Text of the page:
Italian Chicory Dandelion
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Seed Count: Approx. 100 seeds
Days to Maturity: 65 days; Perennial
Description: Italian Chicory Dandelion (Cichorium Intybus) is not a true Dandelion (Taraxacum Officinale), although its leaves are similar in appearance. Italian Dandelions grow more upright, growing from 2-4 ft. tall, have larger, deeper green leaves, and boast clusters of 1-3, adorable, pastel blue blooms. Originally native to Europe, North Africa, and Asia, their nutritious leaves and flowers, and can be eaten raw in salads, or cooked in soups, and sautés. When cooked, its flavor is similar to collard greens. However, chicory is more commonly known for its root being dried and roasted to be used as a coffee substitute, or added to coffee to enhance its flavor. In general, it's an easy growing plant, that will grow anywhere, as long as it's sunny, with relatively fertile, well draining soil. Plus, if you grow it, your friendly neighborhood pollinators will thank you. Be careful when growing this flower, since it will reseed itself easily and can become very invasive. Seeds can take up to 21 days to germinate, and it grows best in zones 3-9.
How To Grow
Sowing: You can direct sow your seeds after your last frost date, and again midsummer to take advantage of the fall growing season. Italian Dandelions prefer soil temperatures 50-75 degrees to germinate. Germination should occur within 2-15 days, but can take up to 21 days. Sow seeds about 1/4 inch deep, and once large enough, thin plants to have 12-18 inches between each plant. You can plant them closer if you do not mind baby greens, or feeding and watering them more. Keep the dirt evenly moist.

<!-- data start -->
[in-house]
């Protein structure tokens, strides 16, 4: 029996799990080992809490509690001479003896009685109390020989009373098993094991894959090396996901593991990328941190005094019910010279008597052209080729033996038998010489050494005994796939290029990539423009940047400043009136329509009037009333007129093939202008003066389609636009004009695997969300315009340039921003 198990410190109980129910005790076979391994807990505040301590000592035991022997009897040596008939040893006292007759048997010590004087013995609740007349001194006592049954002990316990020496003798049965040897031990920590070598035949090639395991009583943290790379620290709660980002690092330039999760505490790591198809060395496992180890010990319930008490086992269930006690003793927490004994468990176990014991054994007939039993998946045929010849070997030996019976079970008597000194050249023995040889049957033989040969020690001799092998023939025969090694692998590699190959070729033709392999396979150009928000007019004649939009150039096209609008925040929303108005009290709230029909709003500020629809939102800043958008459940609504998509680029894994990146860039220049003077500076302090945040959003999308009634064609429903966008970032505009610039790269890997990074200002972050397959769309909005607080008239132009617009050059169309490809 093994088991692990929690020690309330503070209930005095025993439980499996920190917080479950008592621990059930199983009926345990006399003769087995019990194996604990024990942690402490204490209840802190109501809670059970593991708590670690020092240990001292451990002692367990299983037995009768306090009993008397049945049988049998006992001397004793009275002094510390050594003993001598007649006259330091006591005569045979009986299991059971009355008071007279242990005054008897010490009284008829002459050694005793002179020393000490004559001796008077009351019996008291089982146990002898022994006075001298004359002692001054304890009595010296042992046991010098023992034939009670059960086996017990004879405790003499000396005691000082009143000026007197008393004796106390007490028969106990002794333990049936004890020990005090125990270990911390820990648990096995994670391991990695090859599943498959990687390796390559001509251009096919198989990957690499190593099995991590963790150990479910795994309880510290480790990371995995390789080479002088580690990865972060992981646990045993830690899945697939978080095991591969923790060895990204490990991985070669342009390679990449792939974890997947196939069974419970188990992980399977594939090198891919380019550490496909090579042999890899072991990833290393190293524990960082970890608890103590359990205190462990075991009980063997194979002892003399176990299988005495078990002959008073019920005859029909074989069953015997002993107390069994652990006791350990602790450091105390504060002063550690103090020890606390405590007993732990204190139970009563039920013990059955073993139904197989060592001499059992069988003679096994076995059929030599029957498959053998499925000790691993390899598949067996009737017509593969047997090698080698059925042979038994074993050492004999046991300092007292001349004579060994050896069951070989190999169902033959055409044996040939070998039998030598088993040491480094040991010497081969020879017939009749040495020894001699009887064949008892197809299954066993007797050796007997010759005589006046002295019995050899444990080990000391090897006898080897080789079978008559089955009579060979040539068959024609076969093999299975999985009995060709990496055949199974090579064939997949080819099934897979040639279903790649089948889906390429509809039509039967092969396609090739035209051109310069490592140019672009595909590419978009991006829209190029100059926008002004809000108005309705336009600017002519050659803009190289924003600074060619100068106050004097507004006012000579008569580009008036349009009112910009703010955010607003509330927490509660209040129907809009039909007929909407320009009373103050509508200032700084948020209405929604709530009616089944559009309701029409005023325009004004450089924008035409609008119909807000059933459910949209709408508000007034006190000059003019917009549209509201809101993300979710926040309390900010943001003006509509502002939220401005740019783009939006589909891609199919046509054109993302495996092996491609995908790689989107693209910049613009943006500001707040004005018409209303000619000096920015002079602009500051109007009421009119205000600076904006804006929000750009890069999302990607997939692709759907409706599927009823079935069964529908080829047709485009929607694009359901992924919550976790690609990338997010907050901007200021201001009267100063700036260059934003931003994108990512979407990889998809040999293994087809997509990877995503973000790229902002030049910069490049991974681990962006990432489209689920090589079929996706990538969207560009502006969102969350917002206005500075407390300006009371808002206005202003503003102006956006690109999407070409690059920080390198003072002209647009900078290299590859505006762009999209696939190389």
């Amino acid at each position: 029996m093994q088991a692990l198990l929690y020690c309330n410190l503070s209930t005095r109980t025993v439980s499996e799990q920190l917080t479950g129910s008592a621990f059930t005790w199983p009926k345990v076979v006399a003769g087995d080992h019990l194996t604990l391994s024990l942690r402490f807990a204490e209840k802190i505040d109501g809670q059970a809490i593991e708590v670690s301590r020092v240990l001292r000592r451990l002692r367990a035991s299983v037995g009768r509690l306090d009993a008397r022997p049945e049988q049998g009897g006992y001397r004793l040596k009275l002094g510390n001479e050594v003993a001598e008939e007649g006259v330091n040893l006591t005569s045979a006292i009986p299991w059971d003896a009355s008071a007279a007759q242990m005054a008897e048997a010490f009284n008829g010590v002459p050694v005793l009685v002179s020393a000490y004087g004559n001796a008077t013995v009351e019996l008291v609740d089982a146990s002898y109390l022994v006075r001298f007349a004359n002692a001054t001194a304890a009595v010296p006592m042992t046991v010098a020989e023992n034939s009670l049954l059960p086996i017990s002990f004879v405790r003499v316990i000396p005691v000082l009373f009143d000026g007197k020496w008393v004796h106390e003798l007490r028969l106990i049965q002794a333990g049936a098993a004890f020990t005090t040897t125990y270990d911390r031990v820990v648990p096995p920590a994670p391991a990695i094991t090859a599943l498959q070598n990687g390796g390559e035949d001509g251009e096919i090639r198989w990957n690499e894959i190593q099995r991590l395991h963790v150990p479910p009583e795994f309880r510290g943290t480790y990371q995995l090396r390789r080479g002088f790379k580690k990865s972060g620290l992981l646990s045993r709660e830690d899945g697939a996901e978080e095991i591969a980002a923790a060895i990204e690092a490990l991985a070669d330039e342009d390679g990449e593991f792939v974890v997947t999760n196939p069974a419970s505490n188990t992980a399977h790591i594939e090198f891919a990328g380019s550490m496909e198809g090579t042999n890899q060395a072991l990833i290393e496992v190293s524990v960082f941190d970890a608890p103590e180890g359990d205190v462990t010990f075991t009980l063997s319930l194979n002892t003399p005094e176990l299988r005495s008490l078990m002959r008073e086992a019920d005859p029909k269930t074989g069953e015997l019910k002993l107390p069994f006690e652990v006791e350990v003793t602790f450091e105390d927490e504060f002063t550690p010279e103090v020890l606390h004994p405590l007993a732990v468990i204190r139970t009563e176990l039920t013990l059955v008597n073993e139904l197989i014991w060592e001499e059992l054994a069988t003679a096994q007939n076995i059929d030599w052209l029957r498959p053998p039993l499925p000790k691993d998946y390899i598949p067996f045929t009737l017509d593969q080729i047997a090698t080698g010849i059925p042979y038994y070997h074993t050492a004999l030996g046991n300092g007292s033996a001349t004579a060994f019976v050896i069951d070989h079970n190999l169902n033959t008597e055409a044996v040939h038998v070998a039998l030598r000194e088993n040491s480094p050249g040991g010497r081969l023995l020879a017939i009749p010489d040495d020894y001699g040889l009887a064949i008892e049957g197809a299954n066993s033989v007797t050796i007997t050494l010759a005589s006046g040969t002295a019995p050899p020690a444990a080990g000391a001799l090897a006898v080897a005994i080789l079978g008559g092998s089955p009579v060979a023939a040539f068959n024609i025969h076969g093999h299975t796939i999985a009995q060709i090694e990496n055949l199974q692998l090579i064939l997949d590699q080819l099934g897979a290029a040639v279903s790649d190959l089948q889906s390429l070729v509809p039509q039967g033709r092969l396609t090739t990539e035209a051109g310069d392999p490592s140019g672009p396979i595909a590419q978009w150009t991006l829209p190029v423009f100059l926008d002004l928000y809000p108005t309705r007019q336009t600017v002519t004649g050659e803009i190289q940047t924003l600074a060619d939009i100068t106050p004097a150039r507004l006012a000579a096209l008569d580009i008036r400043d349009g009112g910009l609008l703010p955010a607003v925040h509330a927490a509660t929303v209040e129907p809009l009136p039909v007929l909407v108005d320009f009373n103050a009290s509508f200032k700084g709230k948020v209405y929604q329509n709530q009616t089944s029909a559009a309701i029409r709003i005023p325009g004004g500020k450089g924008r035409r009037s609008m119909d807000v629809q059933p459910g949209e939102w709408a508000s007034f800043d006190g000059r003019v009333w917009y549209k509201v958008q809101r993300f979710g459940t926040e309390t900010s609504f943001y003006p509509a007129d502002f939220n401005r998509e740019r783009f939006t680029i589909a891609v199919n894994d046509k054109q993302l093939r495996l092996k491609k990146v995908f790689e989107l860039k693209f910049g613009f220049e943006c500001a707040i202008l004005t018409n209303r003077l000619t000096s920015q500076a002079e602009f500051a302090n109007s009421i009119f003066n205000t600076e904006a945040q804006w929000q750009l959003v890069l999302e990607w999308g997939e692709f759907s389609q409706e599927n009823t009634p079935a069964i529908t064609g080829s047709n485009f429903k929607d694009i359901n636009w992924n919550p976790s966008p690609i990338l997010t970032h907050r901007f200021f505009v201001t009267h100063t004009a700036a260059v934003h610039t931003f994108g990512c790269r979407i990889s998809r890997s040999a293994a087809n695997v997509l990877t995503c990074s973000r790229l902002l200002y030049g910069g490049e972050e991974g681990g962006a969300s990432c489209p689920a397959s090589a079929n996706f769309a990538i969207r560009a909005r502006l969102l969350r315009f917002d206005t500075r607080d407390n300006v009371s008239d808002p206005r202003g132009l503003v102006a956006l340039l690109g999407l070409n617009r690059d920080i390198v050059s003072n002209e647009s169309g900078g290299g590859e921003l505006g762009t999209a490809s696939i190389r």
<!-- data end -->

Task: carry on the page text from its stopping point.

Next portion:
Growing: Since Italian Dandelions love sunny locations, it will appreciate being planted in a full sun location. Regular watering, a good fertilizing with phosphorus and potassium, or the addition of compost is important to produce good quality greens. However, too much nitrogen and excessive heat may force plants to bolt quickly.
Harvesting: Italian Dandelions make for a great cut and come again variety, but you can harvest the entire plant at the base, and most will grow back again. The leaves taste best when picked young, but they can be harvested up until they flower. Do not dry or freeze these greens, as they do not store well and lose their flavor. However, you can cut and keep them in the refridgerator for a few days. Roots are ready to be harvested anytime after 4 months of growth, as long as it is before the ground freezes. To harvest flowers for culinary use, cut flower heads that have just opened. To dry, spread them out away from direct sunlight, turning them occasionally, or you can use a dehydrator to dry your flowers as well. When your flowers are crisp and dry, store them in an airtight container for up to a year. To save seeds, wait until the developing seeds easily come loose from the seed head. To reduce the spread of these seeds, bag the seed heads before seeds are fully mature. Remove the seed heads, and spread them out to further dry, away from direct sunlight. When thoroughly dried, thresh out the seeds to separate them from the husk, then store your seeds in a cool, dry place.